Malihabad ke Dussehri
Of course, the Alphonso or the Afoos is over rated. Once you sink your molars into the honeyed sweetness and golden trickle of the duessehri aam plucked fresh off the trees in the famous orchards of Malihabad lining Lucknow, you will owe your allegiance to this variety of the king of fruits. They arrive in May and their sliced, cold versions are the best heat busters up North too. For the premium pick, only two pieces go up in a kilo of the fruit by weight. Devour at ease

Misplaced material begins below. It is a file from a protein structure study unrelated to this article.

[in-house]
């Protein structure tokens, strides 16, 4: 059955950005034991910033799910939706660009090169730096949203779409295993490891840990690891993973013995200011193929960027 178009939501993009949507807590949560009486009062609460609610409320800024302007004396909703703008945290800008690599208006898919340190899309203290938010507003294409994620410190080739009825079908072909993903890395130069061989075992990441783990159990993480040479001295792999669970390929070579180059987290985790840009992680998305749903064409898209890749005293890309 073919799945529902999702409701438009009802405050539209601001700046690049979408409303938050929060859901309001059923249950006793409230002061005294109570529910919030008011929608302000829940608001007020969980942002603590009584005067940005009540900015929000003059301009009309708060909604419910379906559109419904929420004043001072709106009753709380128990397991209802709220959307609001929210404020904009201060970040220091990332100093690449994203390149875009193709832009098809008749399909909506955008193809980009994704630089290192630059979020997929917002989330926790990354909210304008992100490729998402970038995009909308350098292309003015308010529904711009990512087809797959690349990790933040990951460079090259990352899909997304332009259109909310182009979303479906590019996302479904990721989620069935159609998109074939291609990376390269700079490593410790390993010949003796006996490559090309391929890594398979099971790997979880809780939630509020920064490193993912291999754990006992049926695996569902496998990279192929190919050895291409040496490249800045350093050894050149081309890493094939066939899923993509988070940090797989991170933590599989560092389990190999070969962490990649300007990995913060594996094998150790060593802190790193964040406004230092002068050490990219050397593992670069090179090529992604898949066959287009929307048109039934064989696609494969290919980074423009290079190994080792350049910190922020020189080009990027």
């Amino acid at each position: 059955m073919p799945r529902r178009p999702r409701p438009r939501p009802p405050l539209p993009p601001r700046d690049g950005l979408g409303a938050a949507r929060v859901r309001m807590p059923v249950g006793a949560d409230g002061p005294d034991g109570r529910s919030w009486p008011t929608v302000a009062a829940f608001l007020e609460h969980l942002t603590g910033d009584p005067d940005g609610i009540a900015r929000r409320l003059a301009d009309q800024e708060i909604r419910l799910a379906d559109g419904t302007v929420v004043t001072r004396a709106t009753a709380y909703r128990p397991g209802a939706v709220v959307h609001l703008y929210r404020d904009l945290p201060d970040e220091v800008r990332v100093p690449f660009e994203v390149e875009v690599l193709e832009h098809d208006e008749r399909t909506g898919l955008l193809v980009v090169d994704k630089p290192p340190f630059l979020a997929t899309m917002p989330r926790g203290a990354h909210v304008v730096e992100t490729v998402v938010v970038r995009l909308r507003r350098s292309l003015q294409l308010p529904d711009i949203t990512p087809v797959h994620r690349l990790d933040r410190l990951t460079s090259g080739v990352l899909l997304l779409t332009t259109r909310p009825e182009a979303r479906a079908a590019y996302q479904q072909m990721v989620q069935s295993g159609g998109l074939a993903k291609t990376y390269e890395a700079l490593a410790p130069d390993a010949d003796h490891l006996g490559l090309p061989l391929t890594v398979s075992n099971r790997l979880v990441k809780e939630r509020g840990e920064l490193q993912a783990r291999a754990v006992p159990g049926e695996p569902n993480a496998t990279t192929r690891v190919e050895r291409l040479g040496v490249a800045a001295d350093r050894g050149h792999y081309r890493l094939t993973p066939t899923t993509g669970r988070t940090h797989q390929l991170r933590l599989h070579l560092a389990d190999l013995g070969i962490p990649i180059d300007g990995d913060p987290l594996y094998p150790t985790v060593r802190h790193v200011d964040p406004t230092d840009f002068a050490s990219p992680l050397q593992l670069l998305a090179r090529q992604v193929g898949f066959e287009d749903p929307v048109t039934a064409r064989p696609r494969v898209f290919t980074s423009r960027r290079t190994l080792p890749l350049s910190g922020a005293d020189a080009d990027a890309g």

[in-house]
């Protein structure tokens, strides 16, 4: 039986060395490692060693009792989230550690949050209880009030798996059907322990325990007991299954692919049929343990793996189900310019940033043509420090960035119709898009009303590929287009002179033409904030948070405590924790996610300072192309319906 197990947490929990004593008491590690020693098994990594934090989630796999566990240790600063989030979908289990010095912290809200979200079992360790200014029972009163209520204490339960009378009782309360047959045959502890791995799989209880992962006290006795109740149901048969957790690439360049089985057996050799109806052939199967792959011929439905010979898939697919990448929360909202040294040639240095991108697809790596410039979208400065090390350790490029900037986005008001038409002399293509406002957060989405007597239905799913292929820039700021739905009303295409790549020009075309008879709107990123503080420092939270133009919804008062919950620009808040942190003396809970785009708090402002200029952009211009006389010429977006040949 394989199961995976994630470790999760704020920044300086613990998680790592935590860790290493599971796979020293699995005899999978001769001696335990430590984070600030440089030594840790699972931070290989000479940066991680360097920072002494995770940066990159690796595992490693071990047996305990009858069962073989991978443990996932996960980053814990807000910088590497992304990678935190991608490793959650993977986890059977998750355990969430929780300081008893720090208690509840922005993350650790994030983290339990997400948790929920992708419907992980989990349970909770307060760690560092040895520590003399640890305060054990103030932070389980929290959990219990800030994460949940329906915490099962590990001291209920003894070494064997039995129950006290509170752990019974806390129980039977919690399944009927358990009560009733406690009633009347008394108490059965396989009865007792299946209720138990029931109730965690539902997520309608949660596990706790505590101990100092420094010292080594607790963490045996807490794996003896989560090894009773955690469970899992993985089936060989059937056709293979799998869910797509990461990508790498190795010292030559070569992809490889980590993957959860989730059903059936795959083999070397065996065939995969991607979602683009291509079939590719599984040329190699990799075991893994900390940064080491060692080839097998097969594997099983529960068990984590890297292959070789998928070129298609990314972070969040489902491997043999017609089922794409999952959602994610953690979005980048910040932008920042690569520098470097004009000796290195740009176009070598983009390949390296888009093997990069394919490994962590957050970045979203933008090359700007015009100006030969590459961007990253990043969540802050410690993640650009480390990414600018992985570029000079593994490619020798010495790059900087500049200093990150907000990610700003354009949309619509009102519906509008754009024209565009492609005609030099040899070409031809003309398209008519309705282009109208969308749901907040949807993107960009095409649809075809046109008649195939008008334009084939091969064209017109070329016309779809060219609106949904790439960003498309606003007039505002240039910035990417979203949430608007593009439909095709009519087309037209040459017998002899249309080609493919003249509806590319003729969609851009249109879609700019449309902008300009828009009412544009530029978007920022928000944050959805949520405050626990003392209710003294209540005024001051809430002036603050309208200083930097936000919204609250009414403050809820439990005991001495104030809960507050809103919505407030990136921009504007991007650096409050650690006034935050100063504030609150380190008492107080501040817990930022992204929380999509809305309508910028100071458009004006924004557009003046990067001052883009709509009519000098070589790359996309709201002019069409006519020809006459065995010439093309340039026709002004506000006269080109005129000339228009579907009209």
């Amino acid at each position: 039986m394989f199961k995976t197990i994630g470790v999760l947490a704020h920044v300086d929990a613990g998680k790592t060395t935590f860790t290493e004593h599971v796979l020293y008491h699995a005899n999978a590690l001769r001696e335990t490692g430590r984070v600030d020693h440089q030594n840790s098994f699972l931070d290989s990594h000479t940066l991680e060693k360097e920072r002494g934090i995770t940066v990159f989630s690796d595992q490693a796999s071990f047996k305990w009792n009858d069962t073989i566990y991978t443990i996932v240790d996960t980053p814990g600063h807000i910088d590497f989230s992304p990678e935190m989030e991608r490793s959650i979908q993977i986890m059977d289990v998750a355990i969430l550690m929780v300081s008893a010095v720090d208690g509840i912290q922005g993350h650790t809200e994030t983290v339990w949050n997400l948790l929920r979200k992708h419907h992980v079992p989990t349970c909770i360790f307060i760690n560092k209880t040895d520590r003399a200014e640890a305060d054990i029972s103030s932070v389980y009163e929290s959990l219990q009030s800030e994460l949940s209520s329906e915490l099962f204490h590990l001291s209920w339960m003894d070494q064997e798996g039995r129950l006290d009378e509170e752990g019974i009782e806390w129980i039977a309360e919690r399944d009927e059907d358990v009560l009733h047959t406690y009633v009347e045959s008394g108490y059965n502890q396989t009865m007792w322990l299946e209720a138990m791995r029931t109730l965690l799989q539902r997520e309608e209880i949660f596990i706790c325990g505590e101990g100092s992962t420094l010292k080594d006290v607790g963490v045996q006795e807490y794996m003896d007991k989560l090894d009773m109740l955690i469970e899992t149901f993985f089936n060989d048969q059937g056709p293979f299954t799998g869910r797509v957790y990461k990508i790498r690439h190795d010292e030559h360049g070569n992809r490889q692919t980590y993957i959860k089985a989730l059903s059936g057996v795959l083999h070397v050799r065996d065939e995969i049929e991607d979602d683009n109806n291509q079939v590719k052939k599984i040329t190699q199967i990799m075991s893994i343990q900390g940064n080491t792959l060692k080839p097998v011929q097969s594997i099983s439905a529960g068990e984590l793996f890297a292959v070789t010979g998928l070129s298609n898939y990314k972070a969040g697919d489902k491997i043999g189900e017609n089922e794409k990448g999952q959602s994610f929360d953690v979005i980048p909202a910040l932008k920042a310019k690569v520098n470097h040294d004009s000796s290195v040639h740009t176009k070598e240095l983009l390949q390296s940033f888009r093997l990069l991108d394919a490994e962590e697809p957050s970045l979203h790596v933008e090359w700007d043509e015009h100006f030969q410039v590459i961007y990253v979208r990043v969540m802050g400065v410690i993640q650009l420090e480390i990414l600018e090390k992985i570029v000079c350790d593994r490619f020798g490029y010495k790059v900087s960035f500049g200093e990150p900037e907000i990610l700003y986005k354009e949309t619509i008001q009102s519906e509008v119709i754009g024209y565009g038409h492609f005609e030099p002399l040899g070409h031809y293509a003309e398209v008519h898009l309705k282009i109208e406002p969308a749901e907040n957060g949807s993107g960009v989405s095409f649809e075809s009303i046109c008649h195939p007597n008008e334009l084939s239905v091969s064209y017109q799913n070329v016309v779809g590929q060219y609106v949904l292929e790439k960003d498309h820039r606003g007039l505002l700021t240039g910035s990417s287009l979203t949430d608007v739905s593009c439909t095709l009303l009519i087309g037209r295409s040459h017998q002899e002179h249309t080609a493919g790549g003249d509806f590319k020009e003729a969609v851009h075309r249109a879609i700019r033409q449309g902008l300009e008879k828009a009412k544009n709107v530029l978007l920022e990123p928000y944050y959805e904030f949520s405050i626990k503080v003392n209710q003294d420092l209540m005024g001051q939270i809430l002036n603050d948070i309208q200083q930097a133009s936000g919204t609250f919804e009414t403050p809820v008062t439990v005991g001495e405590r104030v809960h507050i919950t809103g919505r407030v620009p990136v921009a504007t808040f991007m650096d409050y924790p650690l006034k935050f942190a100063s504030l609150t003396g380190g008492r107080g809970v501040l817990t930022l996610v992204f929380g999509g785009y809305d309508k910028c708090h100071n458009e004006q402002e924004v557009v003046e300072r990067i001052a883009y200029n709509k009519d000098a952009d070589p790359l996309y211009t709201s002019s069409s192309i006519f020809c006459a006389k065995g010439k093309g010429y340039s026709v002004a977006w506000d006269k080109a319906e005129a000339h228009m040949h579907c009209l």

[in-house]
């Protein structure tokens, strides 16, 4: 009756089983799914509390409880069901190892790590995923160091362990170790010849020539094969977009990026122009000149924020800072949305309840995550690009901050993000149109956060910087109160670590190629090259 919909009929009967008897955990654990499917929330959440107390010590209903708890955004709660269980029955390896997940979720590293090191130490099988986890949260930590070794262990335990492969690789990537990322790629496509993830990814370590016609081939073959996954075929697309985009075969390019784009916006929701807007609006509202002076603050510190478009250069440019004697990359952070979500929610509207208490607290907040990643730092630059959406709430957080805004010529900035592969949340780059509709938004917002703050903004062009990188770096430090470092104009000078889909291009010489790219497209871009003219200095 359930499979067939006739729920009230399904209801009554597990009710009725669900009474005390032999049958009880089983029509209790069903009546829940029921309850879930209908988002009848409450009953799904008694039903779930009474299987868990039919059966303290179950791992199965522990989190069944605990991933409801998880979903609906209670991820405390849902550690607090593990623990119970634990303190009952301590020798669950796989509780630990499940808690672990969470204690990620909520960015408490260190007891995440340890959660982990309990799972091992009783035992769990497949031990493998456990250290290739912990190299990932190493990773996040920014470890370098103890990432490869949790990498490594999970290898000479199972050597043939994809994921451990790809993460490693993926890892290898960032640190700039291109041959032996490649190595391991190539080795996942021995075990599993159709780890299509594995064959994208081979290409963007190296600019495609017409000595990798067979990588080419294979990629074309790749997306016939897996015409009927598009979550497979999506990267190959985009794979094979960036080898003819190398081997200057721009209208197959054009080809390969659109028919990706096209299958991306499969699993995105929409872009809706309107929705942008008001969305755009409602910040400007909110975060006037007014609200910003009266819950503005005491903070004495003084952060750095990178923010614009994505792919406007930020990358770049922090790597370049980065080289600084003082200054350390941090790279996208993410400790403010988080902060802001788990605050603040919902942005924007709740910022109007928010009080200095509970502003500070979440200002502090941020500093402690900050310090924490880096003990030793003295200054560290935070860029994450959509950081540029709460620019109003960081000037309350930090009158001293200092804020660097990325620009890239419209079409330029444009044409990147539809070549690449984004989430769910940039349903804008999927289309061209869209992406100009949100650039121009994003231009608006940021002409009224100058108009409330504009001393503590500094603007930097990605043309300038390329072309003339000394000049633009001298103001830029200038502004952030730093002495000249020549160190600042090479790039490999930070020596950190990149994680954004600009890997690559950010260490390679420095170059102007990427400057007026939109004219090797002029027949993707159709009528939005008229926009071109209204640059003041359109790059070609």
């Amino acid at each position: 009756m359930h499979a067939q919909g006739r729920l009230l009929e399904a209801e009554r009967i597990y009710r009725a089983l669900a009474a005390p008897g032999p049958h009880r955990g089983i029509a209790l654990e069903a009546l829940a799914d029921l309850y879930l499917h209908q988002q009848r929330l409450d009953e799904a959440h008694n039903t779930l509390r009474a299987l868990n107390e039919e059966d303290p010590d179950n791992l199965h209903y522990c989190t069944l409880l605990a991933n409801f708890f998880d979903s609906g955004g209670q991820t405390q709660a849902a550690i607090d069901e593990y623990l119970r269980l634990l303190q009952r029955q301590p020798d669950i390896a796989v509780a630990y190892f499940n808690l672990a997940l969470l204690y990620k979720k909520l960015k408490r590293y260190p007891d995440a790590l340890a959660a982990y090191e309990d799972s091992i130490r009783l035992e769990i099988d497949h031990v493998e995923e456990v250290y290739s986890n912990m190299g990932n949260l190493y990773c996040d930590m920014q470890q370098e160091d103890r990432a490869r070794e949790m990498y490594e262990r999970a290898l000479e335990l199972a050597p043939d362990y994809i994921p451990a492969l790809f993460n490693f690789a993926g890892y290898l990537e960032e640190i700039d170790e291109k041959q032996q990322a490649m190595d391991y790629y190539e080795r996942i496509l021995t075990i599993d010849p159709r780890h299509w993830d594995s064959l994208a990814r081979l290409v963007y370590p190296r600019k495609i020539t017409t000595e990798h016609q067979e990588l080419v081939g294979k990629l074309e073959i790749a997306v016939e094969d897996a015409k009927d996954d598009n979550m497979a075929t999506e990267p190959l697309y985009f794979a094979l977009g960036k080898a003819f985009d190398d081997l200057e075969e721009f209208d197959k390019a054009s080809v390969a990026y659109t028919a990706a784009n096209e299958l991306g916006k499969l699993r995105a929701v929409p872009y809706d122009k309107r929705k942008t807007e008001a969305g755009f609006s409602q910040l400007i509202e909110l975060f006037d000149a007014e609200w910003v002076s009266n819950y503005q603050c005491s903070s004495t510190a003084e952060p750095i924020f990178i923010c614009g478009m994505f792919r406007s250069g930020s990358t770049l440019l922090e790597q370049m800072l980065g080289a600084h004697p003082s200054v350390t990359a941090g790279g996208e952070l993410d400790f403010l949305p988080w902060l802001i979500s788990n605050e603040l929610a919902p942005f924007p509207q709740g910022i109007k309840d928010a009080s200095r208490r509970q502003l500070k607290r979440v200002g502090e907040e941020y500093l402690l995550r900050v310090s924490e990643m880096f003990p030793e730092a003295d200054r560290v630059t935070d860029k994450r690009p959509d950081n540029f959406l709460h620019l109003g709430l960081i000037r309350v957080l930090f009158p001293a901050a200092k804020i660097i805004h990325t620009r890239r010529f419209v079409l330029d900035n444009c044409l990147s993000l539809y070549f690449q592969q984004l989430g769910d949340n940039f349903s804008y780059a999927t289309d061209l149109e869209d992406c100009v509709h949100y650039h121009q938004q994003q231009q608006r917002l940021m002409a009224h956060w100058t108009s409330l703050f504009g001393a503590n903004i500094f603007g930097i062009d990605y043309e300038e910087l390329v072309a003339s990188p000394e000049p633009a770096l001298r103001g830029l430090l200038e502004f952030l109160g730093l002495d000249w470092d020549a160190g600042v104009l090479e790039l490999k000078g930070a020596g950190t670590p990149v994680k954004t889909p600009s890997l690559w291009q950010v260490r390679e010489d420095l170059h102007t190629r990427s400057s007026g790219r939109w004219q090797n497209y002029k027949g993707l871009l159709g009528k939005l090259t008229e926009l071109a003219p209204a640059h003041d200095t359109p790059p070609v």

Makhan malai at Akbari Gate
This is a winter dessert that you can tuck in by the bucketfull. It was made initially by the khansamas for the toothless nawabs of Awadh to seal their meals with a touch of sweetness. The ‘maliayye’ simply melts like the taste of the monsoon clouds on your tongue when you stand atop hills. Light, frothy, creamy and airy, it comes packed with saffron, pistachio flecks, and a hint of cardamom. Milk is churned to make butter and then worked on further to create the wispy froth, hugged overnight in earthen pots wrapped in damp cloth to let the morning dew settle which brings its moistness to the goodness of makhan malai.